Basically, what is the difference between the two:

RSACryptoServiceProvider rsa = new RSACryptoServiceProvider();


RSAPKCS1SignatureFormatter RSAFormatter = new RSAPKCS1SignatureFormatter(rsa);

Both at the end of the day sign the message, difference being that SignData computes the hash value and then signs, whereas CreateSignature already requires hashed message, is this correct?

2 Answers 2


The output of both should be identical.

The first one, RSACryptoServiceProvider, provides a high level API. The actual software implementation is hidden. This way the API can also be used with special hardware such as a smart card; the provider is just a front end for an actual implementation. It may not take a pre-calculated hash-value because the hardware may not offer that kind of functionality. Finally, the API could also be used for signatures that use PSS padding - if an implementation of PSS is available.

The second one, RSAPKCS1SignatureFormatter provides only part of the functionality. For instance, it doesn't offer the hashing part of the calculation and it doesn't perform signature verification. Very likely it is used for the implementation of RSACryptoServiceProvider in managed code. It's part of a lower level API that directly implements cryptographic primitives.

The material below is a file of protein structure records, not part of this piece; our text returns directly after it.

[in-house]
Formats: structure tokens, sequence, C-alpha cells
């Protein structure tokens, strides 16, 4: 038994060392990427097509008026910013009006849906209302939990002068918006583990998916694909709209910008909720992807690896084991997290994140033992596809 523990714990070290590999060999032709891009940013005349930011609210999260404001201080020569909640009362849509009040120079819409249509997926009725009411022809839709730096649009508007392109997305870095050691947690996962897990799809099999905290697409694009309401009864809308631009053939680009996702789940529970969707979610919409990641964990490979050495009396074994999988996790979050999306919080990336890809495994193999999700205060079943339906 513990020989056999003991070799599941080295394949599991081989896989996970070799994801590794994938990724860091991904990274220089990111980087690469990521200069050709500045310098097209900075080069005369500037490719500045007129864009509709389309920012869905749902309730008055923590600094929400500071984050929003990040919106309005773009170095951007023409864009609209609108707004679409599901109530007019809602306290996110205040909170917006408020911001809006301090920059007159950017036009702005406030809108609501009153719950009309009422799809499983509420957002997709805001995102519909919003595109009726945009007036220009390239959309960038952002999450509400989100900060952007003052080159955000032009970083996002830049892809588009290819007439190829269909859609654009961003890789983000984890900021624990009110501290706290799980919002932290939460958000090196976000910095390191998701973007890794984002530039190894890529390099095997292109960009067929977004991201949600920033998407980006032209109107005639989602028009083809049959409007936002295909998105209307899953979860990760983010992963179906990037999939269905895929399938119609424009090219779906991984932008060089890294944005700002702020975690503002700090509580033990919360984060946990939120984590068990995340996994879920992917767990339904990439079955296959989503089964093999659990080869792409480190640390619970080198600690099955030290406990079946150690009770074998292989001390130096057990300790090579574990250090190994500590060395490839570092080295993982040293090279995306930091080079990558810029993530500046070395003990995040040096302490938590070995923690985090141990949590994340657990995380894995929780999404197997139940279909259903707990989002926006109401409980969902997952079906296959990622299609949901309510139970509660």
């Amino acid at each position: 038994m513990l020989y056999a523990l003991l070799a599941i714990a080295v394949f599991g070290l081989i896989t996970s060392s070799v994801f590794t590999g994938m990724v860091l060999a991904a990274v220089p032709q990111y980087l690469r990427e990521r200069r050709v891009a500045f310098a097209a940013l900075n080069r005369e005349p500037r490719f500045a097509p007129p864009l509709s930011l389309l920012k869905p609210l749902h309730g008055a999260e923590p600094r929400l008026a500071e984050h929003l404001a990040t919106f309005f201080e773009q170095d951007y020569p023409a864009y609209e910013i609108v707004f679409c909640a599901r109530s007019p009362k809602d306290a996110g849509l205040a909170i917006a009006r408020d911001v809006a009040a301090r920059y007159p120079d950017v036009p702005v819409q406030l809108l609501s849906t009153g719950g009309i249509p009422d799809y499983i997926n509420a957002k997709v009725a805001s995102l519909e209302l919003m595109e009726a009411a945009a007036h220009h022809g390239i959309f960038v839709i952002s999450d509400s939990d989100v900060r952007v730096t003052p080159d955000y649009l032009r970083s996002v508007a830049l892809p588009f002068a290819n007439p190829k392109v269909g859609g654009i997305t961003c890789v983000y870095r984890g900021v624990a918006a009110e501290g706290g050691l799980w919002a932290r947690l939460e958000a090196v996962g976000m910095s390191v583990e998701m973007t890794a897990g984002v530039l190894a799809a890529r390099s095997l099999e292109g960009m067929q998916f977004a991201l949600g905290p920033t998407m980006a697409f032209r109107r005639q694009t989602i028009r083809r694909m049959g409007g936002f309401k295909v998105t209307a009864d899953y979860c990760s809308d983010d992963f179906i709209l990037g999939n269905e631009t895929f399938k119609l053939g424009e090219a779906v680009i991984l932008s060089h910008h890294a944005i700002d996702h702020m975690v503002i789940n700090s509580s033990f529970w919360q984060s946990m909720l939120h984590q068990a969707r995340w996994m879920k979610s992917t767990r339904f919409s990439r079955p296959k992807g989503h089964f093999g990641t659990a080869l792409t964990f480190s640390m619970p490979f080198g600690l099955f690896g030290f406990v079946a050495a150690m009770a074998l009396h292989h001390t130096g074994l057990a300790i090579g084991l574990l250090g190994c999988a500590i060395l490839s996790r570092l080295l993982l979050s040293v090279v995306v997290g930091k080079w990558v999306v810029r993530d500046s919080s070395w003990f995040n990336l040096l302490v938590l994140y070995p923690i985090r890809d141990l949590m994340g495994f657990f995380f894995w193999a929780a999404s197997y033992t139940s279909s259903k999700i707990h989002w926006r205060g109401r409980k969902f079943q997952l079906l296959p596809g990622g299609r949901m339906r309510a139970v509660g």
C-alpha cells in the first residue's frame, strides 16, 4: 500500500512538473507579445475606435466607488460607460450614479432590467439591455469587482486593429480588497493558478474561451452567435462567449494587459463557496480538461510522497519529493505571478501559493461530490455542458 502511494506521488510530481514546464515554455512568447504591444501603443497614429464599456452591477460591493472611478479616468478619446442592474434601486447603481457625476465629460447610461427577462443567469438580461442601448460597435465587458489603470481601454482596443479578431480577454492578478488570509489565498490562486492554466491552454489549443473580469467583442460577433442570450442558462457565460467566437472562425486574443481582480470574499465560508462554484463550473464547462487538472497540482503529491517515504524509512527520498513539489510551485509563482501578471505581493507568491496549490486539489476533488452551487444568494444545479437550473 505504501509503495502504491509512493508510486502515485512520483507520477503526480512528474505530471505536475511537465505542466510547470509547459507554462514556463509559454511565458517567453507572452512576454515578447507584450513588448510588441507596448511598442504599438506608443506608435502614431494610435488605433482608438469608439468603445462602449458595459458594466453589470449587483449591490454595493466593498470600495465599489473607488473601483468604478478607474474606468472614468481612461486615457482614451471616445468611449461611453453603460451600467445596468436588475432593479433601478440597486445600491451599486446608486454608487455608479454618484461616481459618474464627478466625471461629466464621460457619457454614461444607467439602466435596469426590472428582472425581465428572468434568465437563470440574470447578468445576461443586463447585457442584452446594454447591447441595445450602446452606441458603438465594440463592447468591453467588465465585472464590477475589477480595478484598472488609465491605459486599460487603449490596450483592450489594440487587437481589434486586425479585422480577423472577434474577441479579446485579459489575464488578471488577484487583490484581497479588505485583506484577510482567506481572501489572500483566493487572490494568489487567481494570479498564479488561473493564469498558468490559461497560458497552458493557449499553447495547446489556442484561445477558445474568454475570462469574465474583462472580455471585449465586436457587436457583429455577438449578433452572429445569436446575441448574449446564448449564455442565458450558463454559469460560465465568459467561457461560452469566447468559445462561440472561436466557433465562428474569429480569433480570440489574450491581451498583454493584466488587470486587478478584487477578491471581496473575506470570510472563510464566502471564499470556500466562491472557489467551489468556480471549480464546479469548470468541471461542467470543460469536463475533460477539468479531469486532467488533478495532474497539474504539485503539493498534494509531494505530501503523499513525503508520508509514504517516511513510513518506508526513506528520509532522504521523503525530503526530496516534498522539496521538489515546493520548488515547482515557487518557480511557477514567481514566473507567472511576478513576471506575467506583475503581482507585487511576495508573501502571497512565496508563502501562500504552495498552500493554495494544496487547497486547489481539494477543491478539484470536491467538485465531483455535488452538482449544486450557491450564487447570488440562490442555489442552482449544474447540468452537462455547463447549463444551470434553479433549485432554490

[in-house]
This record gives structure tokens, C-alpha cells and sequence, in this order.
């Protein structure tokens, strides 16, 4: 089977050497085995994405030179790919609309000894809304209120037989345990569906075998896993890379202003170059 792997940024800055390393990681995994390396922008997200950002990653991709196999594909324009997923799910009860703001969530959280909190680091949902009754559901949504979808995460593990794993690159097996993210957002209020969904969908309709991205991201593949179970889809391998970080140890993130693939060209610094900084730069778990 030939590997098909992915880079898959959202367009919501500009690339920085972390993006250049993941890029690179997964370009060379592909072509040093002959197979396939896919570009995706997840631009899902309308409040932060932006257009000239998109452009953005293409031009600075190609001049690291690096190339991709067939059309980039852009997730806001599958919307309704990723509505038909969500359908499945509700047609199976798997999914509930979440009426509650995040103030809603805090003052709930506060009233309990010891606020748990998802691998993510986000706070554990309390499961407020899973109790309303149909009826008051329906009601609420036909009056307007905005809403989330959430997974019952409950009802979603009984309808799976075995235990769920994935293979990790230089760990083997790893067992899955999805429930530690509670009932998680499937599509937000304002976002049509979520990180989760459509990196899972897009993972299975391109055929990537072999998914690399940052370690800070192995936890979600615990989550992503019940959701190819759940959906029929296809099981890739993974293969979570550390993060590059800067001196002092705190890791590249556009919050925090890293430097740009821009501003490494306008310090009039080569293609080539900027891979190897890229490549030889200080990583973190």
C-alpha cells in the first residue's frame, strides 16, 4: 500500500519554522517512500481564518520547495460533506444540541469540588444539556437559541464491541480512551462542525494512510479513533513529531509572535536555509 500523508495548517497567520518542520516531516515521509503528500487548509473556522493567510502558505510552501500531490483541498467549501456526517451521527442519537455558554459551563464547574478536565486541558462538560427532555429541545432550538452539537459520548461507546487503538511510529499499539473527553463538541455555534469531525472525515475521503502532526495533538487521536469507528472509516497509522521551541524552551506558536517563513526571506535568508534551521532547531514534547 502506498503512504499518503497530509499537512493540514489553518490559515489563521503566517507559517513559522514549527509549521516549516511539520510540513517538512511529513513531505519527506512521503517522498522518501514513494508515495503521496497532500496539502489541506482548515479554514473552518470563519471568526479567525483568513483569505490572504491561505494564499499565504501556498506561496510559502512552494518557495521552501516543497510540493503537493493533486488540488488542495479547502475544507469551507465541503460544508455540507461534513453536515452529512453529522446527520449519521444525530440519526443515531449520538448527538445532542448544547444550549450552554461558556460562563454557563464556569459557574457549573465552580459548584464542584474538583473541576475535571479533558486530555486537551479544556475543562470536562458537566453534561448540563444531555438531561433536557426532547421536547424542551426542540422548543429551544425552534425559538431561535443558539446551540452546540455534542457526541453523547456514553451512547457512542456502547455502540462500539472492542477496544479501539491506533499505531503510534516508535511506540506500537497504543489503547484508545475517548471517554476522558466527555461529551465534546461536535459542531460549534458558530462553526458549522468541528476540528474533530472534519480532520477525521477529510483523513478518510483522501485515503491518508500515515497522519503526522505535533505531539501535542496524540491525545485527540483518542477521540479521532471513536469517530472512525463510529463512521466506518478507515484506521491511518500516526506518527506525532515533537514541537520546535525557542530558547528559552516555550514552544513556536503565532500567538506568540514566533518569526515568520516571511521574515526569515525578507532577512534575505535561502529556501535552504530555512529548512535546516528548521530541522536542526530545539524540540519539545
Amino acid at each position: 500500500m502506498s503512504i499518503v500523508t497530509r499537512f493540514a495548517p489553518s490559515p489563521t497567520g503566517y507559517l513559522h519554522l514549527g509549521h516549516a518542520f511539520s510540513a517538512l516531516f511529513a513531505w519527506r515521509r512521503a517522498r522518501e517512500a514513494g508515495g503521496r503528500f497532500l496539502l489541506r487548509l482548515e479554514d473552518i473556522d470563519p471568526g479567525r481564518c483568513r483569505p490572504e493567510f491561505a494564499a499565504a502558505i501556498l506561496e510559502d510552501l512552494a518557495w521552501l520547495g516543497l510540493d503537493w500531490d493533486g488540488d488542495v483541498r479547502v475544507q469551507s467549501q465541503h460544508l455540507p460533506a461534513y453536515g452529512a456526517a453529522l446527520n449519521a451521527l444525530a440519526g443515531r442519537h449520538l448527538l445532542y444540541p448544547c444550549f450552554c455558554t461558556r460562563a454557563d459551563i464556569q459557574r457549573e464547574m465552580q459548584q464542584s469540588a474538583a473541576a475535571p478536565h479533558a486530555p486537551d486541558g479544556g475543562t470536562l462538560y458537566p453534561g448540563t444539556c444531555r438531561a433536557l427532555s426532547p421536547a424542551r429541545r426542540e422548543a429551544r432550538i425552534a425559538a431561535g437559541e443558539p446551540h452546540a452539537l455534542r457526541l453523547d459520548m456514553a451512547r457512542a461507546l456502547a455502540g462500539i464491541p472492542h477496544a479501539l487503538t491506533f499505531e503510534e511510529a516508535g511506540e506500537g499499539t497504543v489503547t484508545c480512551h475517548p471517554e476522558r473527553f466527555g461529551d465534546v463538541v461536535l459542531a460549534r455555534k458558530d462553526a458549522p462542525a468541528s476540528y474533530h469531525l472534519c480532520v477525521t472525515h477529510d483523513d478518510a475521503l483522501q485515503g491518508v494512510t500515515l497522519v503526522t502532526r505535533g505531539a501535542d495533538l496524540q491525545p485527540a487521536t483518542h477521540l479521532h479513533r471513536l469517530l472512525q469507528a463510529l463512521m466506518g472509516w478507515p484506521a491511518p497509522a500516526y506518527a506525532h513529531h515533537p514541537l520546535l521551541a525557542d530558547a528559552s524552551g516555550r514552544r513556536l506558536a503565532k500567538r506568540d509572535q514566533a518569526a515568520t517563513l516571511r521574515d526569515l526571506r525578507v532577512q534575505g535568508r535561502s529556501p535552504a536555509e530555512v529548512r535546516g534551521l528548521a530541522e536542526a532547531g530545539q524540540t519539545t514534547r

... difference being that SignData computes the hash value and then signs, whereas CreateSignature already requires hashed message, is this correct?

Yes, even though the description of rgbHash reads "data to be signed", this is just another fuckup by the .NET documentation. The example code makes it clear that the bytes of the hash are indeed required, rather than the message itself. The signature generation includes hashing the data, so describing it as "data to be signed" is plain wrong.

  • Indeed, the output is identical
    – karolyzz
    Commented Jul 17, 2018 at 11:55

RSAPKCS1SignatureFormatter is part of an object API to allow the separation of "I want this to be signed" and "I know what kind of signature I want". The CreateSignature method for it just calls RSA.SignHash (with a bit of reflection overload magic).

RSA.SignData just computes the hash of the input and calls RSA.SignHash.

So the idea, sort of, is that if you know that you have an RSA key and you are doing an RSA signature, just use the RSA class. If you're a generic component, like SignedCms or SignedXml, you might take an AsymmetricFormatter and then just provide it with the data to get your signature. In practice, though, there ends up being too much context around the signature for those classes to be generally useful. CMS, X.509 and xmldsig all have different contextual data that is required, and the AsymmetricFormatter and AsymmetricDeformatter classes don't really help. So they haven't been added to with ECDSA, RSA-PSS, and FIPS 186-3's revisit of DSA.

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